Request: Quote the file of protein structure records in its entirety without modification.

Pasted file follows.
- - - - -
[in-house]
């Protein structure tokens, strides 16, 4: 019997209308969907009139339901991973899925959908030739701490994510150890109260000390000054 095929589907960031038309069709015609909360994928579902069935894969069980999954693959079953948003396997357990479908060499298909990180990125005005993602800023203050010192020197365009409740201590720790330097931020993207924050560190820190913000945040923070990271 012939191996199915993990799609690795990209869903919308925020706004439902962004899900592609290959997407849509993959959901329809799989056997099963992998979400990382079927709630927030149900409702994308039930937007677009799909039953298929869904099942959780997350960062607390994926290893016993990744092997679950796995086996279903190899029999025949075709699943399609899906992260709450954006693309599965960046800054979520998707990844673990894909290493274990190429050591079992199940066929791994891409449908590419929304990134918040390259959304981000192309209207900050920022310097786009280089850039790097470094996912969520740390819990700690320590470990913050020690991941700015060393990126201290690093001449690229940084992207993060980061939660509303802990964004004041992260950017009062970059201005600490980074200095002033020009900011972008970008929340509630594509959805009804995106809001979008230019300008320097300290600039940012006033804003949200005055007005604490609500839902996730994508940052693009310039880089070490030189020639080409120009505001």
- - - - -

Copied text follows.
[in-house]
């Protein structure tokens, strides 16, 4: 019997209308969907009139339901991973899925959908030739701490994510150890109260000390000054 095929589907960031038309069709015609909360994928579902069935894969069980999954693959079953948003396997357990479908060499298909990180990125005005993602800023203050010192020197365009409740201590720790330097931020993207924050560190820190913000945040923070990271 012939191996199915993990799609690795990209869903919308925020706004439902962004899900592609290959997407849509993959959901329809799989056997099963992998979400990382079927709630927030149900409702994308039930937007677009799909039953298929869904099942959780997350960062607390994926290893016993990744092997679950796995086996279903190899029999025949075709699943399609899906992260709450954006693309599965960046800054979520998707990844673990894909290493274990190429050591079992199940066929791994891409449908590419929304990134918040390259959304981000192309209207900050920022310097786009280089850039790097470094996912969520740390819990700690320590470990913050020690991941700015060393990126201290690093001449690229940084992207993060980061939660509303802990964004004041992260950017009062970059201005600490980074200095002033020009900011972008970008929340509630594509959805009804995106809001979008230019300008320097300290600039940012006033804003949200005055007005604490609500839902996730994508940052693009310039880089070490030189020639080409120009505001």